American Lake BRC Attains New Heights


Several years ago, a new direction was established for the American Lakes Blind Rehabilitation Center in western Washington State that included the renovation and upgrading of the rehabilitation facilities, improving the programs that would include the needs of today’s blinded veterans and their families, and strengthening the connections that would help meet the needs of blinded veterans in the Pacific Northwest and across the country.

Changes in the directorship and staff occurred and the vision of the new and improved American Lakes BRC was delayed. This vision, however, was not put off indefinitely. Many staff and blinded veterans pushed for these improvements. With the assistance of Rae Hail, former president of the Oregon Columbia Regional Group, the BVA regional groups of the Pacific Northwest purchased a Braille Flag to be located in the new facility. At least three years later, it is still waiting to be installed there.

In 2015, Rae, now serving as BVA Director of District 4, received quick responses from new American Lakes Director Mary Beth Harrison. Joint efforts resulted between the two.

Today, the BRC is in the process of gaining new funding in order to finish the renovation and upgrade. Harrison is re-instituting the family program so that members of blinded veterans’ families will have a better understanding of and be able to support their loved ones upon completion of their BRC experience.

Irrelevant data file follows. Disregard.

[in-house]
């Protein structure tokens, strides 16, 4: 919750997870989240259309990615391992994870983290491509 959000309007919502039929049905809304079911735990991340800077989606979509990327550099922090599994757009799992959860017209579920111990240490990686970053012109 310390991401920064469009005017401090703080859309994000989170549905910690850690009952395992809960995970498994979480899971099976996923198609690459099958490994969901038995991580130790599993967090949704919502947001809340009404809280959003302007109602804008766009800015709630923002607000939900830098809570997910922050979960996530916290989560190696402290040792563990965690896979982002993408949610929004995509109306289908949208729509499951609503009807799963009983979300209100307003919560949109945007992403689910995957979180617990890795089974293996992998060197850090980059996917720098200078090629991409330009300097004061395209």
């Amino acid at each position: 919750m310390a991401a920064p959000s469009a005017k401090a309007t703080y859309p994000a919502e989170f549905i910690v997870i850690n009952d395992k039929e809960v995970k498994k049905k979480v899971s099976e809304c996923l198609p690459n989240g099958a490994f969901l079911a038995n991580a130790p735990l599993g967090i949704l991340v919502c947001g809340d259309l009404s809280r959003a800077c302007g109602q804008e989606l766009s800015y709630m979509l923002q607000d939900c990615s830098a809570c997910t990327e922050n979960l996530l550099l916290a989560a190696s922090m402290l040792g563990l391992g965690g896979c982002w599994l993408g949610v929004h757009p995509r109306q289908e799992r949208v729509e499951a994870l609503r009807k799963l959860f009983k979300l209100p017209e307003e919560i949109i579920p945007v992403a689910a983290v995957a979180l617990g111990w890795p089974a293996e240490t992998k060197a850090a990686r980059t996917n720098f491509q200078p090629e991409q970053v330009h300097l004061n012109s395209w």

Because of the distance blinded veterans must travel to actively participate in BVA regional groups in the area, additional services for them are essential. Rae recognized this need for some time. He also recognized that changes at American Lakes and a much needed change in the Washington Council of the Blind necessitated a tour of the blind center by the latter and a meeting with Harrison. On April 22, the newly appointed Washington Council President Steve Fiksdal came for that meeting and tour.

“For years, many have talked about this meeting, but it took the right people and a willingness to cooperate and collaborate to get the job done,” said Rae. “Simply put, the Washington Council of the Blind had no idea what services were available to veterans who had become blind and, in many cases, the veterans did not know either.”

With this new collaboration, veterans and their families, and other blind persons and their families, will have the best resources available to everyone. According to Rae, all it takes is for everyone to be able to listen and offer the most appropriate resources to each blind person, veteran or not.

“We, as BVA members and as an organization, should applaud these efforts,” said Rae. “I personally hope that more blinded veterans will be identified and their needs addressed thoroughly by the BRC, BVA, and organizations such as the Washington Council of the Blind.”